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Re: Car tuning
« Reply #25 on: 09 April, 2016, 12:05:07 AM »
also i had my NEMU tuned by Brent at Dynopower in tauranga.
took him all of 5 minutes to figure it out, only issue he had was figuring which keys were quick keys for saving and uploading.

If a tuning shop turns down tuning the NEMU, NEWSFLASH, its a ploy to make you buy their product *cough* LINK.

It is stupidly simple to use especially for a professional tuner
It still doesnt feel 'that' fast

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Re: Car tuning
« Reply #26 on: 09 April, 2016, 05:55:42 AM »
also i had my NEMU tuned by Brent at Dynopower in tauranga.
took him all of 5 minutes to figure it out, only issue he had was figuring which keys were quick keys for saving and uploading.

If a tuning shop turns down tuning the NEMU, NEWSFLASH, its a ploy to make you buy their product *cough* LINK.

It is stupidly simple to use especially for a professional tuner

Bang on the money.

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Re: Car tuning
« Reply #27 on: 09 April, 2016, 09:26:28 AM »
Great post Lance, that fully explains it. I hadn't considered that a change in manifold pressure through closing the throttle would have a different impact to a change in manifold pressure through different ambient conditions.


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Re: Car tuning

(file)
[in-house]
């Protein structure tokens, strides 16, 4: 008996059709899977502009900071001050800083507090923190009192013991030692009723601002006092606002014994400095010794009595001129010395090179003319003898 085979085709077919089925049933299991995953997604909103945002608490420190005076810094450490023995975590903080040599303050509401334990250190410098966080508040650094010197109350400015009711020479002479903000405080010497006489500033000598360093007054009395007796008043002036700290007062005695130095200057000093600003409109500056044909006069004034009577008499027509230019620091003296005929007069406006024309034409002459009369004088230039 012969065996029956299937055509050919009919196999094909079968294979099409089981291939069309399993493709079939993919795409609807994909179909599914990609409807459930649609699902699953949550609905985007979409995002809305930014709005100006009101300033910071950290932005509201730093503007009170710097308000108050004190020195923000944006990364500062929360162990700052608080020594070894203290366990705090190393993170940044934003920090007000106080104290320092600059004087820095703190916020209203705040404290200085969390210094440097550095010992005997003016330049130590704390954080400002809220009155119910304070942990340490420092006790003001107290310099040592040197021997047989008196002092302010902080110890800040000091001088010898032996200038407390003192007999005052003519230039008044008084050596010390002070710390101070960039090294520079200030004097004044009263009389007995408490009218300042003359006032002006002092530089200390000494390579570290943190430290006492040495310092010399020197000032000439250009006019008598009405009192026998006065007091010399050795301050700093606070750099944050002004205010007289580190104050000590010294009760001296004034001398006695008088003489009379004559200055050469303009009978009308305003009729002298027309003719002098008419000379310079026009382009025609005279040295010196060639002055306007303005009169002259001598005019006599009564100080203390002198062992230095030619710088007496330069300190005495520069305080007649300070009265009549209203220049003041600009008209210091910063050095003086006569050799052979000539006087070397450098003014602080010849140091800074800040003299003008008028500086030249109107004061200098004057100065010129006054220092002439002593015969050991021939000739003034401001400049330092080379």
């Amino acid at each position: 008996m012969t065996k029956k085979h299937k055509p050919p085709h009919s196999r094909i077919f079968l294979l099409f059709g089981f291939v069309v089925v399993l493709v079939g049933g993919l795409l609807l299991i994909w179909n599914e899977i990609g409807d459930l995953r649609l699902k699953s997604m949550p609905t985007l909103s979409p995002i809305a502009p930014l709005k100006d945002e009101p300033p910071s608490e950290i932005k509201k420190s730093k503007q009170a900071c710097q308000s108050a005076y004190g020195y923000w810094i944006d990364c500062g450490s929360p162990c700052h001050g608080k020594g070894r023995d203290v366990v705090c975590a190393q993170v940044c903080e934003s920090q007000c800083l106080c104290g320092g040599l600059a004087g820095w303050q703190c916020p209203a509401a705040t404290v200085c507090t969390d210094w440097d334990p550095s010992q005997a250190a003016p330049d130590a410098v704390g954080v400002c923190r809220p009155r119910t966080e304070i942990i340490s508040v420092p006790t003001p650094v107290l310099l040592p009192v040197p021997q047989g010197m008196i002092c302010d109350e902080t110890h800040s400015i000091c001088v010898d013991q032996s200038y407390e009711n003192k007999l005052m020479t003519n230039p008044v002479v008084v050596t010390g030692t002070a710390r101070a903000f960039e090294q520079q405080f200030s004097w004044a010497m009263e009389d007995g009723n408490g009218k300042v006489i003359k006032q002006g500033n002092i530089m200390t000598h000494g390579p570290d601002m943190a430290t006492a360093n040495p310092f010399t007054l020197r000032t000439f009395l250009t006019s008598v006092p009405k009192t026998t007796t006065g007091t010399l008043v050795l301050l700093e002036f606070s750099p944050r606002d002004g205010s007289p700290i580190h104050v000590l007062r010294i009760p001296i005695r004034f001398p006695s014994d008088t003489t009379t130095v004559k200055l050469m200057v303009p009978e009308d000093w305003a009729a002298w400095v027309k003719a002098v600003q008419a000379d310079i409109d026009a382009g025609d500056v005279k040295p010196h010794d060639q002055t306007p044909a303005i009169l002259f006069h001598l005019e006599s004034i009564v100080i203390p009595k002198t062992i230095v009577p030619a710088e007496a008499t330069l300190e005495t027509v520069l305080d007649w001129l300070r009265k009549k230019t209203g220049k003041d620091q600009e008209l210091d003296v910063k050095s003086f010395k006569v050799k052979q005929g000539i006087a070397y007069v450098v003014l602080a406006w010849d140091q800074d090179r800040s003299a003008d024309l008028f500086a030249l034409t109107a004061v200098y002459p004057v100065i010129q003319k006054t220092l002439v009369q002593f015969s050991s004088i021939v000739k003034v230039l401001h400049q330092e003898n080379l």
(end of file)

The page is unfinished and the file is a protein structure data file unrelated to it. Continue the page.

« Reply #28 on: 10 April, 2016, 09:28:14 AM »
Great post Lance, that fully explains it. I hadn't considered that a change in manifold pressure through closing the throttle would have a different impact to a change in manifold pressure through different ambient conditions.

Cheers!

If a tuning shop turns down tuning the NEMU, NEWSFLASH, its a ploy to make you buy their product *cough* LINK.

Still waiting to hear how you consider Link to be the tuning shop's product :P

Quote from: Cameron
Darryl, what would it take to RWD SR convert my QG18 bluebird? Ive got a mate with a angle grinder and stick welder, surely it cant be too hard

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Re: Car tuning
« Reply #29 on: 10 April, 2016, 09:35:44 AM »
If a tuning shop turns down tuning the NEMU, NEWSFLASH, its a ploy to make you buy their product *cough* LINK.

Still waiting to hear how you consider Link to be the tuning shop's product :P
[/quote]

Product as in something they sell, they get a decent cut out of the sale.